Friday, 15 October 2010

#FridayFlash Night and Day

Tick, tock, tick, tock, tock, tick...

Sylvia wakes with a start from a sleep she hadn't meant to take. Her knees are stiff and her back is sore.  The Roman numerals on the clock are at four thirty already. The sun has already reached the bottom of the hill, painting her sitting room wall red and orange. Funny how she used to hate that clock: the over-large gold leaves and the distorted cherubs seemed to sum up everything she disliked about her mother-in-law, Alison. How many afternoons had she and Paul sat in this very room, keeping Alison company, to that relentless tick, tock? Alison, whose days had ceased to please her, so she must destroy theirs, forcing them to stay and listen to her endless complaints -sciatica, rheumatism, loneliness. It was always such a relief  when Paul's sister took over, and they were released to the night air, the moon, the stars, the dancing.

Tick, tock, tick, tock, tock, tick...

She's old, she needs me, Paul would say, as he whirled her across the dance floor like Fred Astaire. Though Sylvia knew it was true, she didn't want him thinking that way too long. She'd pull him with her into the music, and soon, he was singing a different tune, Night and day, you are the one...She smiles at the memory. Time was, when her feet could glide to that tune and she could dance through to pink dawns and still feel fresh and ready for more. Such days they were, when her hair was black, and she could follow her desires so easily: when an hour with Paul seemed to last a thousand years. Now Alison is dead, Paul too, the children left home, and those days may as well have been a thousand years ago.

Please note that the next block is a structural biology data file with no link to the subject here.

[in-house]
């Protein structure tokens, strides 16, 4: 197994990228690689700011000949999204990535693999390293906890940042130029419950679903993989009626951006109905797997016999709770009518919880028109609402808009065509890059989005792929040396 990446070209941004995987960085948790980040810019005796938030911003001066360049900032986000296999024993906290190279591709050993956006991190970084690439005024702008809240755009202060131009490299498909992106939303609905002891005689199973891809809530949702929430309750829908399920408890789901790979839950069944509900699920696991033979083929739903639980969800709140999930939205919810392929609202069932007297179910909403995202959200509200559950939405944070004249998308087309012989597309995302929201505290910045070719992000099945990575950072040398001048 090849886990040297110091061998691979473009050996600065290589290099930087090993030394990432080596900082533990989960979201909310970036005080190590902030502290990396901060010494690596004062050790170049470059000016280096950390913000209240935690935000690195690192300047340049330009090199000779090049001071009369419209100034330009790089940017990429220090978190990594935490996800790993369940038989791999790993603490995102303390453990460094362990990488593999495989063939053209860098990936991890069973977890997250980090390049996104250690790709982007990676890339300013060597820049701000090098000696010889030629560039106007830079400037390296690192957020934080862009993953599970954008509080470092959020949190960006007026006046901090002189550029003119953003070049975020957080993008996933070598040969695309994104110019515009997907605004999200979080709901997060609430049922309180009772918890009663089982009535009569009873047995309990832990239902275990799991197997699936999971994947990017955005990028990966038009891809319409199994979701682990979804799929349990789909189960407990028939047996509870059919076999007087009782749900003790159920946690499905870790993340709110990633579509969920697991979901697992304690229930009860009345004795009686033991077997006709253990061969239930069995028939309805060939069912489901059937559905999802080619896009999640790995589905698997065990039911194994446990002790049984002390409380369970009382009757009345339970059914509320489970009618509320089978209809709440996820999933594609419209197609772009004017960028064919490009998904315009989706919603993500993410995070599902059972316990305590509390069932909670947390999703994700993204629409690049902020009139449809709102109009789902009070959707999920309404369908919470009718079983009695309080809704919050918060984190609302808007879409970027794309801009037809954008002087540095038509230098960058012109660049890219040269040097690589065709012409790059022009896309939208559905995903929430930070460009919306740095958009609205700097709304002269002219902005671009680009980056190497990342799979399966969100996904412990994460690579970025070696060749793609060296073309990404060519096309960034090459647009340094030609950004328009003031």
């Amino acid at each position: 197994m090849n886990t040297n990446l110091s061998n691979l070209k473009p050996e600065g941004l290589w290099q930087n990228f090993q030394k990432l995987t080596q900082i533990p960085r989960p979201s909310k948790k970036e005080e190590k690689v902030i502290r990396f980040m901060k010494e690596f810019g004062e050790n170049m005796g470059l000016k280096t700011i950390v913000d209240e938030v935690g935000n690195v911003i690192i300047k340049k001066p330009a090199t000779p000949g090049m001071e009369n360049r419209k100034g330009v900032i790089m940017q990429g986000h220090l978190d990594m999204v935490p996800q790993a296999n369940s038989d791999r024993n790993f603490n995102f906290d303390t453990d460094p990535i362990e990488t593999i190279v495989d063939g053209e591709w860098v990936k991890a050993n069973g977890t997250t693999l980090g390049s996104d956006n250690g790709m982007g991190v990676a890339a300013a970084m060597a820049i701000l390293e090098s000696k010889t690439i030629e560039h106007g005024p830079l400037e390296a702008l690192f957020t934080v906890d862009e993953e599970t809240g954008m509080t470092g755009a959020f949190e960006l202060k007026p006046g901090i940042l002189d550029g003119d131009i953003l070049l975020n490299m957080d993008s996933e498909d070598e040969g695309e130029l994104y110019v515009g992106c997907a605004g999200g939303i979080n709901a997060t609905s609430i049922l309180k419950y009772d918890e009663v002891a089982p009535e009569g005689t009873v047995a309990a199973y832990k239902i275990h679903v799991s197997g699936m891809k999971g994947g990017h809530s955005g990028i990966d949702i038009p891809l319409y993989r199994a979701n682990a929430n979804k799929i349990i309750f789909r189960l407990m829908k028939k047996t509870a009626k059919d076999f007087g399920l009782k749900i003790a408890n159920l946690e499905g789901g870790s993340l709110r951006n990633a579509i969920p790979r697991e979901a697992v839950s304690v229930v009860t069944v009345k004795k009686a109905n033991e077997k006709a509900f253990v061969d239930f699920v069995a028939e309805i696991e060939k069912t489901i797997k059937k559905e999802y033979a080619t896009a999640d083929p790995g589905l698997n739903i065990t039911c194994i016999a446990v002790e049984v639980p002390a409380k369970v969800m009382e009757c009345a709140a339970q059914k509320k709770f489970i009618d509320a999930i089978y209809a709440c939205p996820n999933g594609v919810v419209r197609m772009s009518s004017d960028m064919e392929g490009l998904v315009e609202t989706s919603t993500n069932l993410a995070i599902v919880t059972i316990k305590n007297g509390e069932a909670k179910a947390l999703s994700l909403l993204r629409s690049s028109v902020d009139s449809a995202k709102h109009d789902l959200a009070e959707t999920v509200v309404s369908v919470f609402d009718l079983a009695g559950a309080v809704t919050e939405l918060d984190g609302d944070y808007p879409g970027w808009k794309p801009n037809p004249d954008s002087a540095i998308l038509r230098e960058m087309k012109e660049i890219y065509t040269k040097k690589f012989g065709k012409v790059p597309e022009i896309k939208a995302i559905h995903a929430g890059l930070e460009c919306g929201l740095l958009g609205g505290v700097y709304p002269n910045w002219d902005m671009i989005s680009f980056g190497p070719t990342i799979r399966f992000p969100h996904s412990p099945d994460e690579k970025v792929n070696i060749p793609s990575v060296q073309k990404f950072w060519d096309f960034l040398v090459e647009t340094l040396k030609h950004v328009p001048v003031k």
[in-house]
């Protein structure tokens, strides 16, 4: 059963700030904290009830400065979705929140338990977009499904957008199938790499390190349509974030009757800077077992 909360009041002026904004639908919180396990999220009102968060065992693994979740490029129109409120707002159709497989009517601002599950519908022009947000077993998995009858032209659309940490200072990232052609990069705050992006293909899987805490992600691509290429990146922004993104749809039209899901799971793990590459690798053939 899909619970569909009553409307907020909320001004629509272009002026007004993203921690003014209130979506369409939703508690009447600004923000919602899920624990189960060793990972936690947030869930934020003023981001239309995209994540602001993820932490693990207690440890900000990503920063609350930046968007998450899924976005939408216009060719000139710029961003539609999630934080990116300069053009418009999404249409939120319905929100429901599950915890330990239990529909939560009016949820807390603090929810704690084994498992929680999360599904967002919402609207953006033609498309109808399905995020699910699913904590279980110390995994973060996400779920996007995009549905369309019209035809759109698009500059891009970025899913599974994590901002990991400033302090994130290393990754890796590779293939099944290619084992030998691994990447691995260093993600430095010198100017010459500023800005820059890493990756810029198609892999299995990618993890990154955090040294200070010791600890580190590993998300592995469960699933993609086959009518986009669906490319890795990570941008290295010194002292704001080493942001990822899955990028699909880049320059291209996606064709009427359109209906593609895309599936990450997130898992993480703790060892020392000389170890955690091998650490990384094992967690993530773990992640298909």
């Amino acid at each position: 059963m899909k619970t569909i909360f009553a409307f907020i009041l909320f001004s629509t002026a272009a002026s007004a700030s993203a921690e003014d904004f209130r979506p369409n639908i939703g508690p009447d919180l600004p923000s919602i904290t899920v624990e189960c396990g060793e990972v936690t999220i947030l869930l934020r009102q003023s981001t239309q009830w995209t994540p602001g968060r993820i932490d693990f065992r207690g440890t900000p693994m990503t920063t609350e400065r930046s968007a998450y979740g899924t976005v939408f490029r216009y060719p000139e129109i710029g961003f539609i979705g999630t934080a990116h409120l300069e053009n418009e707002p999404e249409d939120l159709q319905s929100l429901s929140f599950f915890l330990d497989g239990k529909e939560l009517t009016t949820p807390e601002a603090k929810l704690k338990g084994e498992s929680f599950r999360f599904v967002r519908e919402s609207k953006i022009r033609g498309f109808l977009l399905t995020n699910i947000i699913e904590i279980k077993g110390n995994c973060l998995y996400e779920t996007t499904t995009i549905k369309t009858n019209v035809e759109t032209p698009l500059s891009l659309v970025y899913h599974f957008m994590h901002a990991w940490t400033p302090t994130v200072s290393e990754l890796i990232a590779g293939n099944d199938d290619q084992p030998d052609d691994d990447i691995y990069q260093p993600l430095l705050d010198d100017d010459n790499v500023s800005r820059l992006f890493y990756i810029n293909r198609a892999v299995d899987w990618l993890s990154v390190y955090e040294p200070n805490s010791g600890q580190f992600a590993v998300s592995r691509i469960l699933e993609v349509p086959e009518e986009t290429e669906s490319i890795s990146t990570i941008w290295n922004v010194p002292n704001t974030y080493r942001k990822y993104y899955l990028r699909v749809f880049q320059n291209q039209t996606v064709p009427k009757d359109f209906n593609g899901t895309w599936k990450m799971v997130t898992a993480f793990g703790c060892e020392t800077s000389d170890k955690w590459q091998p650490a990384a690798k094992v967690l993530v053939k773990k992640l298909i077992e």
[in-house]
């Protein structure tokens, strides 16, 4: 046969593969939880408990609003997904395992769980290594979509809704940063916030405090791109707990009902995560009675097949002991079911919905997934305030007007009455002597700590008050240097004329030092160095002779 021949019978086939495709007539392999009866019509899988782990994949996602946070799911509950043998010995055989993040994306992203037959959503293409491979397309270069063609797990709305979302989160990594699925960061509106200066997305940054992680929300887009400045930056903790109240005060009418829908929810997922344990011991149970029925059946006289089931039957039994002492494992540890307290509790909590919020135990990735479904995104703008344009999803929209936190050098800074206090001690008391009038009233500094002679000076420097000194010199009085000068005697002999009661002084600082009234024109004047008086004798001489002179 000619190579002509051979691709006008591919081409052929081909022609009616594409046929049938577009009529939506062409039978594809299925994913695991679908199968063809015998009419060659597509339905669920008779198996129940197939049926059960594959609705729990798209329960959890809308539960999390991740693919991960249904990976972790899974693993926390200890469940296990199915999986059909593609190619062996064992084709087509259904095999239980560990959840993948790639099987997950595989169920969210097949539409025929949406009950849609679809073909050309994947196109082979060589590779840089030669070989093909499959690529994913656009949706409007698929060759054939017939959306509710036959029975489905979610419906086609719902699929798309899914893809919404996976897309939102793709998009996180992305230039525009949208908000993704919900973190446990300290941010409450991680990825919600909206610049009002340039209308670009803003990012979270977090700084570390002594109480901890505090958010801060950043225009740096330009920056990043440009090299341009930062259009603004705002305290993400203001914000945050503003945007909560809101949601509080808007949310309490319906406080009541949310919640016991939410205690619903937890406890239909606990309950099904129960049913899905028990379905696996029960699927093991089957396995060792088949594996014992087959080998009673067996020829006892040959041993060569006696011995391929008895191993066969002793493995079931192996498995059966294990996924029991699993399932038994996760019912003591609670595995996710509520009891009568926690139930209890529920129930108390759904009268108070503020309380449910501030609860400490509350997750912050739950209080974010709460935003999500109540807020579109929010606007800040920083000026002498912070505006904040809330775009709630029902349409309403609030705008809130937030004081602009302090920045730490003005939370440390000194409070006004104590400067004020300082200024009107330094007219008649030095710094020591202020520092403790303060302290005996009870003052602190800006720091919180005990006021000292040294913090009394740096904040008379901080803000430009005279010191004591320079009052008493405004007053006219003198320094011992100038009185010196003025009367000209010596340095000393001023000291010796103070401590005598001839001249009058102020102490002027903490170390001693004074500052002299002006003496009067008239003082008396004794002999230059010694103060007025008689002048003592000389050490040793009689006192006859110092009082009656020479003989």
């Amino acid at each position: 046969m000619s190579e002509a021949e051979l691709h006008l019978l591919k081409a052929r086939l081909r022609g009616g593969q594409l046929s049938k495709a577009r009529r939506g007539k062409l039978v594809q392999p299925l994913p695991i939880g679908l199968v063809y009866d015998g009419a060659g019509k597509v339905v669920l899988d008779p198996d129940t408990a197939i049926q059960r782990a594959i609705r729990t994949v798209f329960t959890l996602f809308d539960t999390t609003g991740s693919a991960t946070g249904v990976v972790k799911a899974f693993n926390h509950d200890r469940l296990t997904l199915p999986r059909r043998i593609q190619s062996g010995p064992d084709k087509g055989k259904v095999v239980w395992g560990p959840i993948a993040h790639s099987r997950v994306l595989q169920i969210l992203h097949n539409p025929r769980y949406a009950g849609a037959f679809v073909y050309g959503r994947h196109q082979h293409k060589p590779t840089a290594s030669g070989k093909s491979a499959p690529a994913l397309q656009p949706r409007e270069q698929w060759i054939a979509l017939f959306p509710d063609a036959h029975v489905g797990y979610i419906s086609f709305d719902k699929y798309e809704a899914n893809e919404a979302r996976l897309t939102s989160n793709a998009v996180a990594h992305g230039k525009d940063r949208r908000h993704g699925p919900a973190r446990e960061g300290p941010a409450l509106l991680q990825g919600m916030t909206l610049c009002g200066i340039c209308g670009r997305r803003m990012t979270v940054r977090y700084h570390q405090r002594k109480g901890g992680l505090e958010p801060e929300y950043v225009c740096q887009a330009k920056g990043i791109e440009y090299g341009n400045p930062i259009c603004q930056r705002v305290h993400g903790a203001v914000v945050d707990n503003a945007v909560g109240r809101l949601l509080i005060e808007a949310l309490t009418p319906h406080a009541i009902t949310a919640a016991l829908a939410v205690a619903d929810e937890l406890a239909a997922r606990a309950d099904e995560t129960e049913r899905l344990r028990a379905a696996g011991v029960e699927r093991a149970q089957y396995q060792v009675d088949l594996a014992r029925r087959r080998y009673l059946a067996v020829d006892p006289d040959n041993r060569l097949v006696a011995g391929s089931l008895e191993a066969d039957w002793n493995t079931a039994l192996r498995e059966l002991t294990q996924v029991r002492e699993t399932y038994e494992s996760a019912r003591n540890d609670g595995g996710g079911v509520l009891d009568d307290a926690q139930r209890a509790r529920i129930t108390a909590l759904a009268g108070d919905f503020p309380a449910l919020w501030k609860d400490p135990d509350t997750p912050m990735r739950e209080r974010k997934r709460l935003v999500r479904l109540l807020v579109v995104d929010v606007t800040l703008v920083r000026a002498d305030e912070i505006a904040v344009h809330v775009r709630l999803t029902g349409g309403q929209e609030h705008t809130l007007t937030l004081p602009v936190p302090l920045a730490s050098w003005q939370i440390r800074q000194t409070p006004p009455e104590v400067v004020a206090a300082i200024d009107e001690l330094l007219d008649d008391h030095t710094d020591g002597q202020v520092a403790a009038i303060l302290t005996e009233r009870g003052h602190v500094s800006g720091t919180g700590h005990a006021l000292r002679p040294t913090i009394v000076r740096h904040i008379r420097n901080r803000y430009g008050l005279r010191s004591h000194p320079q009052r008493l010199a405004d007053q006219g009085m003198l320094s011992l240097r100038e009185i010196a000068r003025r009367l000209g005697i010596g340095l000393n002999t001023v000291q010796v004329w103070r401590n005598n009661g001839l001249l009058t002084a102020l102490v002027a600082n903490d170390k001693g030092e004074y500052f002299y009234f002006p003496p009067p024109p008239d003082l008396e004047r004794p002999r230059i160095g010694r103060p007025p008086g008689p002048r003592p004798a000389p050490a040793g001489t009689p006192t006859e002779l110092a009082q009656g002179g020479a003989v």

Tick, tock, tick, tock, tick, tock...

The rim of the sun is hanging on the horizon, sending shafts of red across the sky, making  the moon blush. That clock has ticked its way through so many of her suns and moons in this house that  she's come to love it for its ugliness. She even loved Alison a little in the end, as the years softened that sharp tongue and  the arrival of grandchildren brought some comfort. Now Sylvia's own days are an uphill struggle, and walks are something to dread, she can understand the old woman somewhat better too. Still, it was more pleasant living here in the later years, once the kids were grown, when it was just her and Paul, and Sinatra sang as they danced...Only you beneath the moon or sun. Those were the days when her hair was still dark, and he still thought her beautiful. Vanity of vanities - he wouldn't think her lovely now.

Tick, tock, tick,tock, tick, tock...

Outside the shadows are falling. Night rushes across the garden, masking the signs of Spring - the almond tree beginning to blossom, the sparrows laying nests. She ought to get up and make herself a cup of tea, maybe ring Gill, who worries too much. Only last year she would have leapt up the minute she awoke, but, her legs still feel shaky after her sleep, and she needs to catch her breath. There's no hurry after all. She might as well sit here for a while longer. She closes her eyes. Her breath shallows. And a voice sings to her across the years...Its no matter darling where you are, I think of you... She smiles, stretching out a hand for one last dance.

c Virginia Moffatt  2010

Tuesday, 5 October 2010

Cradle Song

This poem was written for an assignment last year, inspired by a true family story. My twin sister has just found the birth certificates of the two babies, Winifred and Wilfred Clark, so it seemed a good day to post it.

Cradle Song.

They wrapped you in white blankets,
swaddling you tight to keep you warm.
It was not enough to ward off death,
who came and wrapped her chill, thin fingers
around you both. Your mother’s face
crumpled, as pale as the tiny tissue-white
bodies, she cradled, unbelieving.
There was no coffin small enough to carry
such tiny bodies. Your father found a drawer,
empty now of baby-linen, just large enough
to lay you in. It was too early for the two
of you to be at rest. Still, the warm earth
welcomed you, wrapping you in her tender
arms, as the wind sang to you in your sleep.

c Virginia Moffatt 2009

Sunday, 3 October 2010

Rave Review - "The Writer's Tale" by Russell T. Davies